Europe has a lot to offer tourists and travelers alike, from cultural cities to stunning hikes. If you’re environmentally conscious, you might be wondering if traveling the world is really compatible with helping to protect the planet. Luckily, there are plenty of small ways you can keep your environmental impact to a minimum while traveling, so you’d better get planning your adventure! Before traveling to Europe, make sure that you have renewed your European health card, as this will help to ensure that you are covered in the event of a medical emergency. Here are our top tips for sustainable travel in Europe.
Wherever possible, opt for the local tram, bus or metro system to get to where you need to go. Most European cities have a fairly simple and reliable public transport system, so don’t be put off of trying it. It’s always worth downloading a handy travel app before you go to a new place, like CityMapper or MétrO, just in case you do get lost. From all-day tickets to digital passes, there are plenty of affordable ways to travel so you can help cut fuel emissions and stick to your traveler budget.
Used Marked Hiking Trails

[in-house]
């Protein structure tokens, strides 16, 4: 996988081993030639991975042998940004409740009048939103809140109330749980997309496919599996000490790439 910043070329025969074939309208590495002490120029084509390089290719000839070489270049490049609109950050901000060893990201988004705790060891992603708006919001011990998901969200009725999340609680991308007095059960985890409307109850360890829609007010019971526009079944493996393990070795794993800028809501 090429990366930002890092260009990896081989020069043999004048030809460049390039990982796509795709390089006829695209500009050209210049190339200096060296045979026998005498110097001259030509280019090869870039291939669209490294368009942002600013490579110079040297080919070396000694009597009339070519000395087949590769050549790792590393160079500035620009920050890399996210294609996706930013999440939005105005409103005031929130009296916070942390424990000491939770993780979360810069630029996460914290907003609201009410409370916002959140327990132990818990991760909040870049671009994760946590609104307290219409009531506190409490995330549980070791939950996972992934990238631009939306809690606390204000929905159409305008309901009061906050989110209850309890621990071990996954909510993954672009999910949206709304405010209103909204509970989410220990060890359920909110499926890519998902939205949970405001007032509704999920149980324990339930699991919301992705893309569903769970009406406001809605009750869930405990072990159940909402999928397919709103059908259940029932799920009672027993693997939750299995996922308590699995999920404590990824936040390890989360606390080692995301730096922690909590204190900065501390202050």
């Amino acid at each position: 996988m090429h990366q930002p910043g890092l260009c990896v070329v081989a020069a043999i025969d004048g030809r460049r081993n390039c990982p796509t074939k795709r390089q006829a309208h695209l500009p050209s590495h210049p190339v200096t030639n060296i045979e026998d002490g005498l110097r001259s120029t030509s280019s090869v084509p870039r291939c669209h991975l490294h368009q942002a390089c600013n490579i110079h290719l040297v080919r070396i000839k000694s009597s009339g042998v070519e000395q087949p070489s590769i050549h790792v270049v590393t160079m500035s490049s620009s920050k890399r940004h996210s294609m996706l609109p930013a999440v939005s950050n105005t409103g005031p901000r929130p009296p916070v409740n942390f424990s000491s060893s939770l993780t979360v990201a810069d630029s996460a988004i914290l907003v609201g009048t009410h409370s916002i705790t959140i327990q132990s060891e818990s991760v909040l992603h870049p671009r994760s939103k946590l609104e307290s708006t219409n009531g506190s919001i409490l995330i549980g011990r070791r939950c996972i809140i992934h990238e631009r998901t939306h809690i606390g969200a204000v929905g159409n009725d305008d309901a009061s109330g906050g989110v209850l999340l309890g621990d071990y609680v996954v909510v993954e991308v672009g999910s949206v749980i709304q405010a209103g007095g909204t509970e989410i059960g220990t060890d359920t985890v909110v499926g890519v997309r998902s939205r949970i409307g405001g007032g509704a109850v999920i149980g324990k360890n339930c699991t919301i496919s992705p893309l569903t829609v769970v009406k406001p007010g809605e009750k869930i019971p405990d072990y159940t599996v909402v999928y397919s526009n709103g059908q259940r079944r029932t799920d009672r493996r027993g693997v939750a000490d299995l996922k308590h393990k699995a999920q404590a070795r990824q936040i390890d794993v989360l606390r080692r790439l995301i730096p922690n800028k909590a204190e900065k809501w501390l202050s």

One of the most exciting parts of exploring a new country is seeing the local scenery. There’s no shortage of stunning hikes in Europe, from Scotland’s West Highland Way to the 105 mile-long route Tour du Mont Blanc, which will take you around the base of the highest mountain in the European Union. Whenever you’re hiking, it’s essential to stick to marked paths, not only for your safety but also to make sure that you’re not causing damage to the flora and fauna around you.
Buy Local Food
What better way to immerse yourself in the local culture of your destination than by sampling the local delicacies? Most European countries have their own unique dishes and treats, whether its crème brûlée in France or gelato in Italy, make sure you try these locally instead of buying from mass produced supermarkets or, even worse, the airport on the way home! A great way to try local produce in Europe is to visit the farmers markets, which will usually take place on a Saturday morning. Buying local and seasonal food cuts fuel emissions, as well as reduces pressure on the world’s forests and environments.
Find an Eco Tour
The chances are that while you’re on holiday, you’ll want to try something you’d never normally do at home. It doesn’t matter if it’s snorkelling off the coast of Portugal or hitting the slopes in the Alps, make sure you choose a company that promises to conduct its tours sustainably and in the most environmentally friendly way as possible. Staying respectful and avoiding touching coral reefs, wildlife or disturbing habitats will help to preserve the natural environment you so desperately want to see. If you really want to make your travel sustainable, why not volunteer to give something back, by taking part in a beach clean-up or helping out at a wildlife reserve?